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By Alex Zequeira email Posted by Rachel Leigh email
WEST PALM BEACH, FL (WFLX) - Worried about your child finding out that 'times are tough'? Well, you're not alone.
An increasing number of parents are finding themselves constantly worrying about how to tell their children "no" when it comes to spending money.
Here are some tips from the experts about what parents need to know when trying to help their children understand the economic crisis.
They say it is important to help children understand the economic crisis, and it's also important to know the do's and don'ts when it comes to having that 'economy talk'.
"It's not a surprise that when mom or dad are worried about if they're going to have a job next week or tomorrow, that that worry is being transmitted to their children," said Dr. Elaine Rotenberg of the Jewish Family Children's Service Center in West Palm Beach.
It appears to be happening all too often. Rotenberg says the signs to look out for are: sudden changes in behavior and difficulty eating or sleeping. All of them side effects of a stressful home life.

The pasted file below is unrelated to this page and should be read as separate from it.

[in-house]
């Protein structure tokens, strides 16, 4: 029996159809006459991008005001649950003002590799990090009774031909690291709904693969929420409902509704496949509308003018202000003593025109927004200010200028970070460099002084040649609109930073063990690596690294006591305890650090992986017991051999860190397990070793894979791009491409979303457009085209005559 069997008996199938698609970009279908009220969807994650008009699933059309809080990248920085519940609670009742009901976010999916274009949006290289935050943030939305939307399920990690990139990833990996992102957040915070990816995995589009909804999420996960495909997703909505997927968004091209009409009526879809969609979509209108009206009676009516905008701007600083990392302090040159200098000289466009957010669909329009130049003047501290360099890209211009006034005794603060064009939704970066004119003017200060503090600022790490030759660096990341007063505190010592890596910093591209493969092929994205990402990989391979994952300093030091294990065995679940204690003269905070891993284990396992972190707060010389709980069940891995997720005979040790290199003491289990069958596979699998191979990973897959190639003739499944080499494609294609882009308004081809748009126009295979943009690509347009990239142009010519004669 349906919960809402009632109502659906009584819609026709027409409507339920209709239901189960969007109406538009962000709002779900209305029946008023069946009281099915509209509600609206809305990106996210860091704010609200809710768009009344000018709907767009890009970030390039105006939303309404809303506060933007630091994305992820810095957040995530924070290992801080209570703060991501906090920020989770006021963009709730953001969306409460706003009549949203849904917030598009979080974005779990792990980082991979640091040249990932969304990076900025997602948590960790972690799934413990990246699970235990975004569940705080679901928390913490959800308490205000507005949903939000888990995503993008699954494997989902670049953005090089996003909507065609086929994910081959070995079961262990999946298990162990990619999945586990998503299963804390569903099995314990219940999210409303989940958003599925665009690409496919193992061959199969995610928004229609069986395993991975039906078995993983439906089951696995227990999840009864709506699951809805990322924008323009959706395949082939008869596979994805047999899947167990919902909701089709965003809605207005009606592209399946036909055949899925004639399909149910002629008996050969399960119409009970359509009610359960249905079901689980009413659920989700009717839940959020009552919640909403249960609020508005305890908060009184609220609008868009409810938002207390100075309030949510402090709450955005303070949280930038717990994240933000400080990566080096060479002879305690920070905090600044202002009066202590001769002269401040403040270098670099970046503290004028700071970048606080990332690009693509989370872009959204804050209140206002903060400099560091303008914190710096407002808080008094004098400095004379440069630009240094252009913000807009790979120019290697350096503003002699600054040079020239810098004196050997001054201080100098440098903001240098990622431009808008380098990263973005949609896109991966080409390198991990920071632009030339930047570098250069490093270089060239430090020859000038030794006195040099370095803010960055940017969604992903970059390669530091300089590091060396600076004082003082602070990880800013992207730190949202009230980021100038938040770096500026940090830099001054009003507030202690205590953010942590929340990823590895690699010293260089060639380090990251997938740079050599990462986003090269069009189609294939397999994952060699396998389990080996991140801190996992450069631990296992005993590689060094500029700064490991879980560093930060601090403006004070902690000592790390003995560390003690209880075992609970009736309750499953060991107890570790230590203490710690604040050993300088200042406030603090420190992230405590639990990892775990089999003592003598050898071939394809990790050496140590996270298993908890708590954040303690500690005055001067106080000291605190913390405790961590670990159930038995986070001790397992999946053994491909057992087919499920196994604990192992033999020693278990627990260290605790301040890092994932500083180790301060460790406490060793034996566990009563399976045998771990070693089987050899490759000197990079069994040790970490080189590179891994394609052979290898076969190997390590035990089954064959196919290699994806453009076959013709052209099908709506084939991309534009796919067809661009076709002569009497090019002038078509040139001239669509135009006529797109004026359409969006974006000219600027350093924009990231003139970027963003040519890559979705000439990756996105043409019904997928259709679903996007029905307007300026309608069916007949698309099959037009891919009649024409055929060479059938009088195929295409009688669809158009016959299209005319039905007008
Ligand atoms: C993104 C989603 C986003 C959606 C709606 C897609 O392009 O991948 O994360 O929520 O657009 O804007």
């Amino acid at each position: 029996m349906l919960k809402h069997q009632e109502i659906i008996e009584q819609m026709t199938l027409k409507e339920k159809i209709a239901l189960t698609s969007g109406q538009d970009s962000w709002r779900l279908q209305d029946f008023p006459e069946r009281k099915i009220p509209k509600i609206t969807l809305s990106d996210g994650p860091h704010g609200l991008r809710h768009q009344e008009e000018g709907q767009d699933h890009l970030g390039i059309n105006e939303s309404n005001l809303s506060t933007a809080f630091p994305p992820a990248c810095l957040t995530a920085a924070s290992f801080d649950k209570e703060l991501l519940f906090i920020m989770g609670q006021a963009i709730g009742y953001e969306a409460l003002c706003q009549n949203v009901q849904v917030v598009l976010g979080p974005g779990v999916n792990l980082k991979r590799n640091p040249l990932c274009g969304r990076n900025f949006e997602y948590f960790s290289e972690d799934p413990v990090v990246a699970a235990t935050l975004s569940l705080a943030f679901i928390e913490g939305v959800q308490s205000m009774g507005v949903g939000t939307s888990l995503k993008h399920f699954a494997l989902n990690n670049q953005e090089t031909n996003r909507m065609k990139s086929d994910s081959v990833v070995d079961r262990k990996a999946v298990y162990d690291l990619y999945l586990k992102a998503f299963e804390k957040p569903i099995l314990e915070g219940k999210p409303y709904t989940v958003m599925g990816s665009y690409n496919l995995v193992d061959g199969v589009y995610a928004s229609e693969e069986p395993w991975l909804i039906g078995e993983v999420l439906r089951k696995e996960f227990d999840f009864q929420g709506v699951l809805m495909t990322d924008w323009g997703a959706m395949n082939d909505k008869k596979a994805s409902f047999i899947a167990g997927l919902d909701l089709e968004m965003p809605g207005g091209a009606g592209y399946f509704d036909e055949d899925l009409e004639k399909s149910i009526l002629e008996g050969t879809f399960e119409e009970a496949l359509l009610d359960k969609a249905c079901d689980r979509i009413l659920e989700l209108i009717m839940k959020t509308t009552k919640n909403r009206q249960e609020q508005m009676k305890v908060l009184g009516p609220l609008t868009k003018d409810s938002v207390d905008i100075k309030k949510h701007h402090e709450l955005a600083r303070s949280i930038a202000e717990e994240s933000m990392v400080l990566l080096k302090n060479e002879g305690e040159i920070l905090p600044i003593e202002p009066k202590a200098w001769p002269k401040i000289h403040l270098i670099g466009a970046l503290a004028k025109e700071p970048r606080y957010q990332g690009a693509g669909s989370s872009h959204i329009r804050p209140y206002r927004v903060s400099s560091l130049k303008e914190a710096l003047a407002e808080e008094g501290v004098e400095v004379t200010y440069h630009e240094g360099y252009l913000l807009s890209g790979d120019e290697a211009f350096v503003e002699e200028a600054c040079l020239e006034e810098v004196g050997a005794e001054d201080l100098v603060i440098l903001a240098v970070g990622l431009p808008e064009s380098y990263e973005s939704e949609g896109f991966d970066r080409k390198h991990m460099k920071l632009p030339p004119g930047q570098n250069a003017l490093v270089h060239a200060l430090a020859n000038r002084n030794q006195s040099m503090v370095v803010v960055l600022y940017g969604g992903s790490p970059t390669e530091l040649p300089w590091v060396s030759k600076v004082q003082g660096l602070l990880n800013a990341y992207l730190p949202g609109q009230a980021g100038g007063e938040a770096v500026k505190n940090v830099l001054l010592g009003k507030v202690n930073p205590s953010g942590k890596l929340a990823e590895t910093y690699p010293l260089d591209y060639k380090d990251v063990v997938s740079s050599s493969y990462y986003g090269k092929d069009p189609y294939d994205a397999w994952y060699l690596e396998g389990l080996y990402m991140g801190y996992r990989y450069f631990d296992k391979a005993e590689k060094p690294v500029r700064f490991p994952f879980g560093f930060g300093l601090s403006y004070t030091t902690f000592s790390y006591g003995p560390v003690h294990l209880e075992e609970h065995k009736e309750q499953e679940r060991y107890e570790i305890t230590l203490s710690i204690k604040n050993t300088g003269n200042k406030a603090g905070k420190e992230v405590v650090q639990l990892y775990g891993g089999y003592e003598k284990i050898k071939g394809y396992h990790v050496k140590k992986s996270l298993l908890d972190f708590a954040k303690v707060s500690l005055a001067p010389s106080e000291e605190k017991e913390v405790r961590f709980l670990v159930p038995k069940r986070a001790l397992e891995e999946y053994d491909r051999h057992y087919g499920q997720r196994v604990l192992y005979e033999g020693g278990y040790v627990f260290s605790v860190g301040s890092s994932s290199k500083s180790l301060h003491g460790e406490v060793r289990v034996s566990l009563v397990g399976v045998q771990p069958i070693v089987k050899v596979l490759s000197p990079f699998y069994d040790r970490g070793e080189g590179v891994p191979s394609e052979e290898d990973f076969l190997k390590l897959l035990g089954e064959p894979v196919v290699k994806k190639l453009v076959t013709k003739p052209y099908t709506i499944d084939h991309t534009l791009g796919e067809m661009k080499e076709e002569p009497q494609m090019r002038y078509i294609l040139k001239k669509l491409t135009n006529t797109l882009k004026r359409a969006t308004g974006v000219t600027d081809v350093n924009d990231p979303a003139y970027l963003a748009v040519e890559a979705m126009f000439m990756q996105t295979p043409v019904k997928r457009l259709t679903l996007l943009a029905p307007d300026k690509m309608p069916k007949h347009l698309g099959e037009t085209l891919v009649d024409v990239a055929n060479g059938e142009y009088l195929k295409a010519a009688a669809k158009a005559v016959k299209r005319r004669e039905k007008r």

"They hear their parents fighting yelling and screaming. You know, even if you think you're behind closed doors, the kids know what is happening," said Sara Trosty Walsch, a social worker with JFCS.
And knowing, in some cases, is causing some children to internalize their concerns. "They're feeling very insecure. They're feeling very worried, and they're feeling guilty. Even if they need cloths or items that are appropriate for children to have, they're feeling guilty about that."
So what should parents do? Experts say, it depends on a child's age. If the child is young, a simple, 'No, we can't afford that right now,' typically does it.
But for older children, it's okay to be more open about financial struggles. Something Marc Hoffman, a single parent with a 13-year-old teenaged girl, learned not too long ago. "It's not the greatest feeling in the world for me to have to do that, and it hurts me a lot to tell her that we can't afford things. But, it's just the basic facts of things that I have to tell her."
But, child experts say, the best way to approach the subject is to look on the bright side of things. "I think it's a good time to learn about tough life lessons, about what it's like for a family to come together and deal with crisis and problem solve," Walsch concluded.
If you're still no sure how to approach the economy topic with your children, the Jewish Family Children's Service Center is offering the public free support group services to help folks deal with strong emotions during this economic crisis.
For more information about these services, you can visit their Web site.